As much as I don't want to validate trolling by responding to it: many of Martin's kills are done specifically to play with expectations. We killed the presumptive protagonist (Ned Stark). Then the audience realizes this story is about the sone and his revenge. So we kill him. But at least we know who the villan is. So Joffrey dies.

I haven't watched or read the series beyond some individual scenes so I can't say if that's an accurate assesment of it, but if it is, then it's evidence for the granparent's position. "Playing with expectations" is a gimmick. It can work once or perhaps even twice, but if the entire work revolves around it, that strongly suggests the author relies on constant shocks because they have nothing else up their sleeve.

I'm sure your novels are better.

Just like everyone who complains about Obama/Bush/whatever better have a succesful term or two of US presidency behind them?

Comment: Re:It seems to me... (Score 1) 425

by tibit (#48023413) Attached to: The Physics of Space Battles

That's precisely the mental model mistake that everyone makes. If all you've got is reaction mass and relatively low Isp thrusters, the requisite orbital momentum changes make any sort of extended maneouvering impossible. If your opponent is in an orbit perpendicular to yours, good luck. It'll be trivial for them to avoid you forever until you rotate your orbital plane. With chemical engines without on-orbit refueling, you can pull that trick off once or twice and that's it. And if you have multiple opponents and they happen to understand that they should have launched in multiple orbital planes, they'll be pretty much invulnerable to any sort of conventional (chemical) propulsion pursuit by a single craft.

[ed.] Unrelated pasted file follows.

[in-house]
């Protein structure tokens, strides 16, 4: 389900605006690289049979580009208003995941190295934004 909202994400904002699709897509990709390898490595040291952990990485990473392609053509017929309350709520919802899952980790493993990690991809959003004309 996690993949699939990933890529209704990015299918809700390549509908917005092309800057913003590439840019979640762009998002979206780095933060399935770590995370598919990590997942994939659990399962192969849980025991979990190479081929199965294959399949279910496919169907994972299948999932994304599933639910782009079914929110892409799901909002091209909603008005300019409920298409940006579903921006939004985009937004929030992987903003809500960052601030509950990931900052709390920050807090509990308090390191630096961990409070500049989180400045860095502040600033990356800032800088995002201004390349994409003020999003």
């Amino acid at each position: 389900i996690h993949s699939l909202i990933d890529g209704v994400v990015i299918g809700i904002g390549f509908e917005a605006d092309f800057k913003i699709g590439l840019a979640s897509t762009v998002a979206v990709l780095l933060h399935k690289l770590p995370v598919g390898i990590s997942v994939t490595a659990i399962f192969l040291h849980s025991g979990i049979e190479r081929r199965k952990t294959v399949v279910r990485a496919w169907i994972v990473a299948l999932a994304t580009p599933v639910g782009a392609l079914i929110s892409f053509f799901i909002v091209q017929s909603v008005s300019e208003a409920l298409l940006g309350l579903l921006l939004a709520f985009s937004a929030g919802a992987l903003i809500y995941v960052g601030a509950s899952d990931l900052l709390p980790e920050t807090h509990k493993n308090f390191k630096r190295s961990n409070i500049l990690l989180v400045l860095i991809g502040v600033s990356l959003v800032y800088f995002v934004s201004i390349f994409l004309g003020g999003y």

Comment: Re:Smells a lot like US v. Microsoft (Score 1) 376

by tibit (#48022447) Attached to: Google To Require As Many As 20 of Its Apps Preinstalled On Android Devices

Call me silly, but does Vimeo actually, you know, reliably work?. Every other time I get across a Vimeo link, there's something wrong either with the link itself, or the web player, etc. I don't know what Youtube does right that Vimeo doesn't, but for me, the bad UX just doesn't justify using Vimeo. And this has nothing to do with anything that Google has any influence over, BTW, I'm using neither Chrome nor Chromium, and I'm not following google search result links either.

Comment: Re:worse than crapware (Score 1) 376

by tibit (#48022365) Attached to: Google To Require As Many As 20 of Its Apps Preinstalled On Android Devices

Hangouts is a conferencing tool. It's most definitely not something that was designed for teens. It's a Google alternative to Skype. It's also not true that the crapware always runs. Sure, it's part of the factory image, but it never needs any additional space, and it's stored compressed on that image. Simply uninstall any updates to it and disable it. Done and gone.

"More software projects have gone awry for lack of calendar time than for all other causes combined." -- Fred Brooks, Jr., _The Mythical Man Month_